HARRISBURG — Senator Chuck McIlhinney (R-10) today unveiled legislation that would privatize the retail sale of liquor and wine, improve convenience for consumers and protect small businesses.
McIlhinney’s plan would allow current retailers that sell alcohol and beer to purchase an additional permit to sell wines and/or spirits to go. Specialty permits would also be available for retailers who only wish to sell a specific category of spirits, such as whiskeys or vodkas.
Rather than charging an exorbitant up-front fee for permits, McIlhinney’s plan would make permits available for an annual fee of $8,000. The proposal would help small, family-owned businesses and preserve the value of licenses that have already been purchased. Packaging reform measures would also benefit current retail beer distributors by allowing the sale of beer, wine and liquor in smaller quantities, such as six-packs.
“Many owners of beer distributors, taverns and restaurants were forced to make a giant leap of faith and pour all of their financial resources into their business to succeed in the current system,” McIlhinney said. “As we move toward liquor privatization, we need to give these small business owners a way to protect their investment and avoid handing the entire liquor distribution system over to huge corporate interests.”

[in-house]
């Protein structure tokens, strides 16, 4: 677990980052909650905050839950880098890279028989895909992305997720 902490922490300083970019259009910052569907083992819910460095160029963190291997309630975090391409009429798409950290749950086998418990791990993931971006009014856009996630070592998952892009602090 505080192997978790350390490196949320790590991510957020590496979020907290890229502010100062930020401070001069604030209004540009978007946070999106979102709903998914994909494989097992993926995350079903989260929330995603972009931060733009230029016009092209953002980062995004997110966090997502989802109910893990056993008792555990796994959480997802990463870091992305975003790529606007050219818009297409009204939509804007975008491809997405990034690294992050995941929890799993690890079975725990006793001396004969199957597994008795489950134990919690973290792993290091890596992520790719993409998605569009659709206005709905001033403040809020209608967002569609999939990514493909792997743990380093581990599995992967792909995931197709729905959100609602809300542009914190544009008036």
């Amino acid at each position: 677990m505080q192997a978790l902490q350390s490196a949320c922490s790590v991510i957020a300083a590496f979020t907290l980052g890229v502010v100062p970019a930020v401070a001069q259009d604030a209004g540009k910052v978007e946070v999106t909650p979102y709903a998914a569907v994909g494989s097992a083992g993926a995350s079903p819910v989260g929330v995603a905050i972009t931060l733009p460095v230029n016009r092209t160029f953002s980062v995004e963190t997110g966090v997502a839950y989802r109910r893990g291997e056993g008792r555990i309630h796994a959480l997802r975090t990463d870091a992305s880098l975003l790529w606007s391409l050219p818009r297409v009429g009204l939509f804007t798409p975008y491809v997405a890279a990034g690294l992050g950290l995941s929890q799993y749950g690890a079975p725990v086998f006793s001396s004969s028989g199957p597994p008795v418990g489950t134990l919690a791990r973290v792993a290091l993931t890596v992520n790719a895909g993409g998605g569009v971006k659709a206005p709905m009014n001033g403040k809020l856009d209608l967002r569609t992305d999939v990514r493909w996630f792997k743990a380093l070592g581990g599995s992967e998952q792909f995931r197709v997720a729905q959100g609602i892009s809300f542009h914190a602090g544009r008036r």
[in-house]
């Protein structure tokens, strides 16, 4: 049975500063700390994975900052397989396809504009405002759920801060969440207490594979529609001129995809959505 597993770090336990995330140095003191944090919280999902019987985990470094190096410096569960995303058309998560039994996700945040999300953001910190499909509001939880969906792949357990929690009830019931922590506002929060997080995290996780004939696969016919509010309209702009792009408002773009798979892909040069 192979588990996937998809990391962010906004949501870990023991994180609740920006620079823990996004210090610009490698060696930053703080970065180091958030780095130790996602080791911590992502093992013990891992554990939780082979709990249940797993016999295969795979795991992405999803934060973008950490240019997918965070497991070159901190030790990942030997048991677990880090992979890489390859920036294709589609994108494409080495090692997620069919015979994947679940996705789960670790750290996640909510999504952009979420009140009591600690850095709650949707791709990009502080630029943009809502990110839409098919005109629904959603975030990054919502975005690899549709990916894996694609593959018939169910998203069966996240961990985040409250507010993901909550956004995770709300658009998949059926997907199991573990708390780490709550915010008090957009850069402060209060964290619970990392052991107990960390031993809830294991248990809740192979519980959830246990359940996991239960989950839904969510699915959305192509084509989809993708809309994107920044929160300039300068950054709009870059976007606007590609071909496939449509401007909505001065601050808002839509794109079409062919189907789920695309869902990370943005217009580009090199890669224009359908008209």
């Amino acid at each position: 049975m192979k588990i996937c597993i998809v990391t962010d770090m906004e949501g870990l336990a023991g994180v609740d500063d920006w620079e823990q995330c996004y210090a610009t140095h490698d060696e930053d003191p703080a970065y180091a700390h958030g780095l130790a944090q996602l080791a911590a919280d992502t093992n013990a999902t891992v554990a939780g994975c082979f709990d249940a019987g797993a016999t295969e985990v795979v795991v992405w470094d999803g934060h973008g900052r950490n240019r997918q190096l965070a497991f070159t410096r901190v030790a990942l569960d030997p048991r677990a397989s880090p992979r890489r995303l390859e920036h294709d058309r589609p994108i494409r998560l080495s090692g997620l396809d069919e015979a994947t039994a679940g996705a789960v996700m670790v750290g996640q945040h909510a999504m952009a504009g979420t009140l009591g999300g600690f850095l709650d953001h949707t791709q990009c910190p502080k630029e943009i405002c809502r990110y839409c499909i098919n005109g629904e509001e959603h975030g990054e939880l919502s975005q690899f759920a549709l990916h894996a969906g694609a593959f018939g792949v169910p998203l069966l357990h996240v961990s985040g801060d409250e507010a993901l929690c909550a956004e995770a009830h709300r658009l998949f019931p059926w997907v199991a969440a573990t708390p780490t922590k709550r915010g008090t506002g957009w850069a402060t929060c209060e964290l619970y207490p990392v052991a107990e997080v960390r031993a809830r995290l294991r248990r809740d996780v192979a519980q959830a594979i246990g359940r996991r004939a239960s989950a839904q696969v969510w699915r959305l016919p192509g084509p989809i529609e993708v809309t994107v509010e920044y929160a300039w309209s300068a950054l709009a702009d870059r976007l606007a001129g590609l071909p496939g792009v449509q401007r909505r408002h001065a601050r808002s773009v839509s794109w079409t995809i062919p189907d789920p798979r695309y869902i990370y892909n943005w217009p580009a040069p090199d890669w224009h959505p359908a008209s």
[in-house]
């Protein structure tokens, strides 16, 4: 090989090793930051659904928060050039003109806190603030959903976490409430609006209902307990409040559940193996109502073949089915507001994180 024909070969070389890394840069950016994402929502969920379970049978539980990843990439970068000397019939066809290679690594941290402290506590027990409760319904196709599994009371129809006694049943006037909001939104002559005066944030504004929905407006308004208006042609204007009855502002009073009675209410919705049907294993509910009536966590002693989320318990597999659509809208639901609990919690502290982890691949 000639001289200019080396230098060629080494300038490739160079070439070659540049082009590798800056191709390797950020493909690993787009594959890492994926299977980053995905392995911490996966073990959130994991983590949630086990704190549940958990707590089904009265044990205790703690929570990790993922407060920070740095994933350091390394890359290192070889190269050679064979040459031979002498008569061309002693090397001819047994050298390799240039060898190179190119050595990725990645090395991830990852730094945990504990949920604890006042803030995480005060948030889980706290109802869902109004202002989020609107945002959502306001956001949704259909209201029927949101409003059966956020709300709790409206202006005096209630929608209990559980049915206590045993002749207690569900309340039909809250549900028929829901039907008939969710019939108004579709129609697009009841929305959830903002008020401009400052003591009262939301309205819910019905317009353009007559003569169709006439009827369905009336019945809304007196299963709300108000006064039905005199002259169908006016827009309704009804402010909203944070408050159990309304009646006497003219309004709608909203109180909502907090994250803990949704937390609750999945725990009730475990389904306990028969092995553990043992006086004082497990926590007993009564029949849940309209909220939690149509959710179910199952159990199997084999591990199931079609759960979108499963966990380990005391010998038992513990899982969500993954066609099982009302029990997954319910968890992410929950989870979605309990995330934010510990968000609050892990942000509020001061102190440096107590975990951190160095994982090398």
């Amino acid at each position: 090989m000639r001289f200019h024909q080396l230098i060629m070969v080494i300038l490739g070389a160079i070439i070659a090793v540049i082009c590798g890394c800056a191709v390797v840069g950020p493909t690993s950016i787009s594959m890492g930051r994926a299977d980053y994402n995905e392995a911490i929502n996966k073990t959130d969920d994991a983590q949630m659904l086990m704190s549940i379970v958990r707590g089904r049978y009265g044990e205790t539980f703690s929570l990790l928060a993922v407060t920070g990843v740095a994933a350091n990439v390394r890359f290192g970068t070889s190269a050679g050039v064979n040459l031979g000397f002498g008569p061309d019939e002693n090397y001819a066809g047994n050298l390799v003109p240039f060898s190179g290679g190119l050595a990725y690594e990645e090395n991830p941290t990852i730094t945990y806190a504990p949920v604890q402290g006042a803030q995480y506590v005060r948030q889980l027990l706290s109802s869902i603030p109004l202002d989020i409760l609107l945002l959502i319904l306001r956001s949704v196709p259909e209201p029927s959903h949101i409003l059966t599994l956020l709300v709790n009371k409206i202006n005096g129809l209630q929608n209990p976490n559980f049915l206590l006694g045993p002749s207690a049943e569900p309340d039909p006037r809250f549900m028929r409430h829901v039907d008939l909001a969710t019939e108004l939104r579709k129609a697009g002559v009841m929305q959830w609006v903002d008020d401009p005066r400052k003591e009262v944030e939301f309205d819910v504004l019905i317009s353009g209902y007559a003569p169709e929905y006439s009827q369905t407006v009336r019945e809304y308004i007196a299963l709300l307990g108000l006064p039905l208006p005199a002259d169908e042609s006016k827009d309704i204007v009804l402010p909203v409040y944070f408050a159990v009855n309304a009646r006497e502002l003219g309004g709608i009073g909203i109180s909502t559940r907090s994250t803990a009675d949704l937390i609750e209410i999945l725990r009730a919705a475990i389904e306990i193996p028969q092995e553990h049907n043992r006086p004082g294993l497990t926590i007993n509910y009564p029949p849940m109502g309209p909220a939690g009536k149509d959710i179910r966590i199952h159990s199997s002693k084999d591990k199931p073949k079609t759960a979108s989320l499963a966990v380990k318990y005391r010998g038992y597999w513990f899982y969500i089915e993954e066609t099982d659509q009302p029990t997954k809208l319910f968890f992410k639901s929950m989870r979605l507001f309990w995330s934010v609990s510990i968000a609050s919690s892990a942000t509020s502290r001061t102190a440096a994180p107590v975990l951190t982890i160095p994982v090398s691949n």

Under McIlhinney’s privatization plan, state-owned Wine and Spirits stores would be phased out over time when the private retail market can accommodate the needs of consumers.
A number of measures in McIlhinney’s plan are focused on improving the system for consumers. The proposal would expand the number of liquor and wine retailers and create one-stop shops for alcohol purchases at many establishments that currently sell alcohol.
The plan also incorporates a proposal introduced by Senate President Pro Tempore Joe Scarnati (R-25) that would allow direct wine shipments to consumers. The Johnstown Flood Tax would also be eliminated as part of the plan.
The proposal differs from the privatization plan approved by the House last month in regard to the state’s current wholesale distribution system. McIlhinney’s plan would not immediately divest the state from the wholesale system. However, the legislation would require the Pennsylvania Liquor Control Board and the Legislative Budget and Finance Committee to complete a study within two years regarding the future viability of the state wholesale system.
“Opponents to privatization have raised a number of valid concerns, and we need to address these issues carefully to avoid the negative consequences suffered in other states,” McIlhinney said. “My plan offers a way to privatize the retail sale of wine and liquor in the very near future while we continue to find ways to maximize our financial return.”